But here is the really priceless part. At the Pacific Rim Summit, I was having a bite with a colleague at an evening conference event. Joining us was David Bransby, a professor from Auburn (and advisor to Range Fuels) who gave a presentation that I really enjoyed. His wife was also present, as well as some members of the Hawaii Science and Technology Council. We were having some interesting discussions around logistics, energy density, and the problems of scaling up biomass-based solutions.

Up walks Alan Propp, Ph.D., and he immediately began to berate me. Shortly thereafter, one person got up and left the table (telling me later that Propp’s behavior was the reason he left the table), and two more later asked “What was that guy’s problem?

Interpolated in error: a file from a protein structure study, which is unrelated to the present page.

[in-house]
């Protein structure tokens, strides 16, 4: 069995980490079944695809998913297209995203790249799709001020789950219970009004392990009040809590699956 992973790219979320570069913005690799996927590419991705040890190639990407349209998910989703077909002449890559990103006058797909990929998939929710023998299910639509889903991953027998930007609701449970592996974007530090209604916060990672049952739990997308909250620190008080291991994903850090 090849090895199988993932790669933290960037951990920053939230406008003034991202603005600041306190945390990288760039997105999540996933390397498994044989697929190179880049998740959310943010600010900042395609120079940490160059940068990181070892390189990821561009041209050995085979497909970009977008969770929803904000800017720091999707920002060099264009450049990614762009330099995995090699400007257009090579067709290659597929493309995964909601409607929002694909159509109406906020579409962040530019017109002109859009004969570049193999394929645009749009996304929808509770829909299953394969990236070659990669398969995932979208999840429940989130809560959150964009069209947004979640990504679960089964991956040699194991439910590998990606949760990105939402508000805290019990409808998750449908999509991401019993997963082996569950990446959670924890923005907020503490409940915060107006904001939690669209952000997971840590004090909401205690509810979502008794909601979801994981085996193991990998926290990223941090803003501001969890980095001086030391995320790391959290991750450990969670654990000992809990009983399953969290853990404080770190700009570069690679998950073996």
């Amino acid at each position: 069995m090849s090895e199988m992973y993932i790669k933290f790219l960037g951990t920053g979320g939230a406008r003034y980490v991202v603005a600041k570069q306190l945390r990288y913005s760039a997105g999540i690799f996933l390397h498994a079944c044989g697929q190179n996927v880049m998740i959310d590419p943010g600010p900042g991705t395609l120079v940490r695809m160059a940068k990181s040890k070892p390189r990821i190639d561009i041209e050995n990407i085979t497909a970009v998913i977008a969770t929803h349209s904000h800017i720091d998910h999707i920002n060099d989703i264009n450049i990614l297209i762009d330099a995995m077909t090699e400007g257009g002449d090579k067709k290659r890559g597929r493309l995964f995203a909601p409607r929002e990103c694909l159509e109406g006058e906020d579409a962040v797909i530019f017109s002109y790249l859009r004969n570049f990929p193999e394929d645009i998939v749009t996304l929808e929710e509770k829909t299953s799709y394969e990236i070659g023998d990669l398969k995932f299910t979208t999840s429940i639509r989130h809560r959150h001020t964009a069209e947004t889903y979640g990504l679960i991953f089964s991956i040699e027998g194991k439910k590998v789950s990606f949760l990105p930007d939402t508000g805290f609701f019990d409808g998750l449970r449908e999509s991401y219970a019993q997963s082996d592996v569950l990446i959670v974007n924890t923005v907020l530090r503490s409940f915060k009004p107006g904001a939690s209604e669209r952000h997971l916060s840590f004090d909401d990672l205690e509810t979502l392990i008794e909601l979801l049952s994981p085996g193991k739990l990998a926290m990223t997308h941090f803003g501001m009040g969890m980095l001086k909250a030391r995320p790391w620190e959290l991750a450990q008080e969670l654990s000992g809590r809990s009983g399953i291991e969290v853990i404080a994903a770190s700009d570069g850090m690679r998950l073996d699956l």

We were talking about the difficulties with scaling up biobutanol (which I have blogged on here) and Propp said “You are wrong. They now have a new process which can get butanol titers above 10%.” I looked at him with a puzzled look, and said “That’s impossible. Butanol phases out of water at 7.7% concentration. You can’t have a 10% solution.”

Propp was undeterred. He said that a certain company had given a presentation that day, and if I had attended it “I might have learned a thing or two.” (I would have attended but had a conflict). I was really puzzled, and couldn’t figure out what he was talking about. I decided I would investigate later, but I knew one thing: He was wrong about butanol titers above 10%. That’s like saying “Our water freezes at 40 degrees.”